There is a lot of research to be found about the healing effects of nature, and we now know that those who live near green spaces live healthier and longer lives. So, no matter where you live, it makes sense to access that restorative natural power – and grounding is an easy way to do so.
For simplicity’s sake the term ‘grounding’ is being used here to reflect both ‘earthing’ (earthing to mean direct connection to the earth) as well as the wider understanding of other grounding methods that can be used.
As lightening discharging itself into the ground during an electrical storm rebalances the atmosphere, so grounding yourself to the electrons on the earth’s surface helps to rebalance your being.
It’s not surprising that research suggests grounding the human body has positive effects on our psychology and health, these benefits mostly relating to inflammation and the immune responses.* The problem is, our lifestyle and our footwear, often prevent us from this natural rebalancing, and keep us separated from the thing we need most, the earth.
This ‘disconnect’ we all suffer may have significant detrimental effects to our well-being so to help prevent that, we can practice grounding.
Grounding is an accepted therapeutic practice, and the most researched and effective method is simply to have direct skin contact with the surface of the earth.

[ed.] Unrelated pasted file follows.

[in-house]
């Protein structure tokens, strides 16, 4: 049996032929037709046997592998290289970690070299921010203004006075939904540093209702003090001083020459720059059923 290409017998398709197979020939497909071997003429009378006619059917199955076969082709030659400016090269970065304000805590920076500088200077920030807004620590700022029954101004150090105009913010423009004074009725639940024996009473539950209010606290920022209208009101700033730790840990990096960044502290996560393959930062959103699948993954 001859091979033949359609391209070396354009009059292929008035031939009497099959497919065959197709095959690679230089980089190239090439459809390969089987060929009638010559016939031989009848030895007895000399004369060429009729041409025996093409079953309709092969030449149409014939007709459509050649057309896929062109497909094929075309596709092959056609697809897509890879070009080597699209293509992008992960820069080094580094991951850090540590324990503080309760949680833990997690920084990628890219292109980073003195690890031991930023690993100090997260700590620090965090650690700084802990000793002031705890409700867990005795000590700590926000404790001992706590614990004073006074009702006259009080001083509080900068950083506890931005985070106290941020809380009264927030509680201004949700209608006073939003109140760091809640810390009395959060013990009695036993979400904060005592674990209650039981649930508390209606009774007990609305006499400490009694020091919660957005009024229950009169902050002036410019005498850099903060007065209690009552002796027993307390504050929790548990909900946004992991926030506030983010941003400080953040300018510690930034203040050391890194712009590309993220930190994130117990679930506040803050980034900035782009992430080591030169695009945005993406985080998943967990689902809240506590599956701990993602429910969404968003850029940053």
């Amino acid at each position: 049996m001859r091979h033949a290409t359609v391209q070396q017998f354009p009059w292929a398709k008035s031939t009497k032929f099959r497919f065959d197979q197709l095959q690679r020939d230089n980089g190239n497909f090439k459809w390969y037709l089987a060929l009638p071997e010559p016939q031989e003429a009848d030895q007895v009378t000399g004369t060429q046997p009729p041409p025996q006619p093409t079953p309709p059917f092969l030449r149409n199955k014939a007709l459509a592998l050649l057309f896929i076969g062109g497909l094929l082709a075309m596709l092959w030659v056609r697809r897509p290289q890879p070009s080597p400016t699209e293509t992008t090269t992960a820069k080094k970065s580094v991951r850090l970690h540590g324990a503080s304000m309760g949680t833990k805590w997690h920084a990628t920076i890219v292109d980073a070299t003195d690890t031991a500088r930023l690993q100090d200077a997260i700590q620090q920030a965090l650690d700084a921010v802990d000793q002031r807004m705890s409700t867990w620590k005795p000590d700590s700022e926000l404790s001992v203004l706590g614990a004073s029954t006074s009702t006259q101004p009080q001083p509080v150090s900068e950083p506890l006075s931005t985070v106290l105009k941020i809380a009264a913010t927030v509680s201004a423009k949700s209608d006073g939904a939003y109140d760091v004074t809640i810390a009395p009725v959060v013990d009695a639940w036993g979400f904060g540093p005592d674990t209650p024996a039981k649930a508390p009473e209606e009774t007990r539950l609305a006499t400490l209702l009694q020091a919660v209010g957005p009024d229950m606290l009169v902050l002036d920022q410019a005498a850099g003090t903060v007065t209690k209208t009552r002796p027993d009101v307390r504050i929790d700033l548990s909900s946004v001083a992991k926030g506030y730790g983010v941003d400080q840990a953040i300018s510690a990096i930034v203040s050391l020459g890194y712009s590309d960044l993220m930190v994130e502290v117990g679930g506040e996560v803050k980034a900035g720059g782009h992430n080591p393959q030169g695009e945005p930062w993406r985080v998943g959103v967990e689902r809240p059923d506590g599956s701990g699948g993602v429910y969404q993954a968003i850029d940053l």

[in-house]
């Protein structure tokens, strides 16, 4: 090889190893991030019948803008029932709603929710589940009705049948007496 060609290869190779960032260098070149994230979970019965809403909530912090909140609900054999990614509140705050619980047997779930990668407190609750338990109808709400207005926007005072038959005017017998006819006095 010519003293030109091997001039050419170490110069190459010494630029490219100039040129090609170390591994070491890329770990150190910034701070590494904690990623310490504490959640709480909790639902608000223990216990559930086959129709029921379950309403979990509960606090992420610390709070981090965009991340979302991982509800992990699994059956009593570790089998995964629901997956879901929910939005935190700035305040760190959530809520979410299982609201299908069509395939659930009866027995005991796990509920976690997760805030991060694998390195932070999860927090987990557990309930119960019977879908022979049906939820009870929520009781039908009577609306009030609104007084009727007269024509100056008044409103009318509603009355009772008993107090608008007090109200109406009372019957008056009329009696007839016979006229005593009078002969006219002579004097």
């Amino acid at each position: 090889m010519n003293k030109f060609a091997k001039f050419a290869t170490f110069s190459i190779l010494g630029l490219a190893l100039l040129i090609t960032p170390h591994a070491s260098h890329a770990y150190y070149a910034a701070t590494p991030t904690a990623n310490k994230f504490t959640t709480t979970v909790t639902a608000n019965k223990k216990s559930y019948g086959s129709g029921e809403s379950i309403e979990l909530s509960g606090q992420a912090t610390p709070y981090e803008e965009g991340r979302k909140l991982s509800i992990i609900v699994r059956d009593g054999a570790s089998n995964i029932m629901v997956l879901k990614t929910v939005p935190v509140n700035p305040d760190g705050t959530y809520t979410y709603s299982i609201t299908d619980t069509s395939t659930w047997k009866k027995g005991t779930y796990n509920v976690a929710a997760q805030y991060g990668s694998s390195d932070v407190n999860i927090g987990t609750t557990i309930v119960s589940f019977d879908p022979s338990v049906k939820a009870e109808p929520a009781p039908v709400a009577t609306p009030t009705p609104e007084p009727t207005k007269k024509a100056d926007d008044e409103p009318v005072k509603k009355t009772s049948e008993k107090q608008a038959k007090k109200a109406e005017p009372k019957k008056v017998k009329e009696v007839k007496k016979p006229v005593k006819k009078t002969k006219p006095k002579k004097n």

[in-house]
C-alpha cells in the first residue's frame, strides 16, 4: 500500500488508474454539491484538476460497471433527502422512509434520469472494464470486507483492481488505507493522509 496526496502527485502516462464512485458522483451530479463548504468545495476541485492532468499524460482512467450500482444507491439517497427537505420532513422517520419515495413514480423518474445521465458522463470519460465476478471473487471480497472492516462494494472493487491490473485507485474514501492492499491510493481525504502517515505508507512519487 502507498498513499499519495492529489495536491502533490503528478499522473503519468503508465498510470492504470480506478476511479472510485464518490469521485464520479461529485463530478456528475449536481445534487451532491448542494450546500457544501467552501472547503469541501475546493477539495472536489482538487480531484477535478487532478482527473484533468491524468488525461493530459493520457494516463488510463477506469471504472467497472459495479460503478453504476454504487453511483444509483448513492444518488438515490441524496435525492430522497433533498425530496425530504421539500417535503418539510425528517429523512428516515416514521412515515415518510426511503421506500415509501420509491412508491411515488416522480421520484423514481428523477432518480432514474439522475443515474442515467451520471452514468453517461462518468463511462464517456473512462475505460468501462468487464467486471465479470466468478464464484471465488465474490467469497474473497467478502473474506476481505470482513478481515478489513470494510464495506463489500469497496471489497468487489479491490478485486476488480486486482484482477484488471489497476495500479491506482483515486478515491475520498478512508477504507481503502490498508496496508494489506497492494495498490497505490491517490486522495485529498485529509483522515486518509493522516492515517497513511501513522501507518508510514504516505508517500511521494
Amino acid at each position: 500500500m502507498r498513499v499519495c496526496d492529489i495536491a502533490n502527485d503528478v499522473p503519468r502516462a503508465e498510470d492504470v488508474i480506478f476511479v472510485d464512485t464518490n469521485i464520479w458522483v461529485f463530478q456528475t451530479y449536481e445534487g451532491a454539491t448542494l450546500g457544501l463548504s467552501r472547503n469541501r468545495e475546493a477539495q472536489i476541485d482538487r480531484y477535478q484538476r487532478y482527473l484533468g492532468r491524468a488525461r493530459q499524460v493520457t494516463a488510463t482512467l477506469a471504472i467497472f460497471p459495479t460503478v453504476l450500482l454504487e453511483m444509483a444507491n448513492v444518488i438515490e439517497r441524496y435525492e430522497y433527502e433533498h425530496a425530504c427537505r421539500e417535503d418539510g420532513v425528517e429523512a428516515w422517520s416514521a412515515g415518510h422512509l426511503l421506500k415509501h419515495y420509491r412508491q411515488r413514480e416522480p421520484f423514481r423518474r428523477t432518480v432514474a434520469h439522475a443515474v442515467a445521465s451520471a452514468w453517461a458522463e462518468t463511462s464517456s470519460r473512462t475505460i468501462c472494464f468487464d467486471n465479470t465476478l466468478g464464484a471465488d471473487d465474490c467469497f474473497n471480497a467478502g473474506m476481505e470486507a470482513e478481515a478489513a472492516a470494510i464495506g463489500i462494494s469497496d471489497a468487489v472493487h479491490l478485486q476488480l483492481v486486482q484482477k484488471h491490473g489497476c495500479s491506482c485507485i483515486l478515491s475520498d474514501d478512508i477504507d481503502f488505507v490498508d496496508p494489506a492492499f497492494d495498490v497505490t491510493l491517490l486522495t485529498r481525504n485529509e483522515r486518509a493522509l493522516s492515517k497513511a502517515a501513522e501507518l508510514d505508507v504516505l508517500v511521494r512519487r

This is as straightforward as it sounds, just place bare hands or bare feet on the ground for a while.
A favourite way of grounding is to walk barefoot on the grass. Reconnecting to the earth in this way is natural and relaxing and can be taken further by bringing in the senses and paying attention to the sights, sounds, smells, tastes, and sensations as you walk.
In a slightly lesser but still highly effective way, any conscious activity that moves you from over activity and thinking to simply ‘being’ is helpful in rebalancing. Again, consciously, and mindfully adding in the senses is helpful. (see Resources for guided meditations on the senses).
Mindful eating will bring your attention to the body and digesting food also has a slowing effect on the mind, leading to a calmer more grounded state; showering and allowing your attention to rest on the sensations of the water flowing on the body or physical exercise is also useful.
If you prefer a mental activity, try paying attention with your senses in a game – find and name 5 things by sight, sound, taste, touch, smell. You can also use memory games, recitations or mathematics as a disassociation and grounding activity from challenging thoughts.
As Anias Nin said ‘The dream was always running ahead of me. To catch up, to live for a moment in unison with it, that was the miracle.
*Earthing: health implications of reconnecting the human body to the Earth’s surface electrons.
Chevalier G, Sinatra ST, Oschman JL, Sokal K, Sokal P
J Environ Public Health. 2012; 2012():291541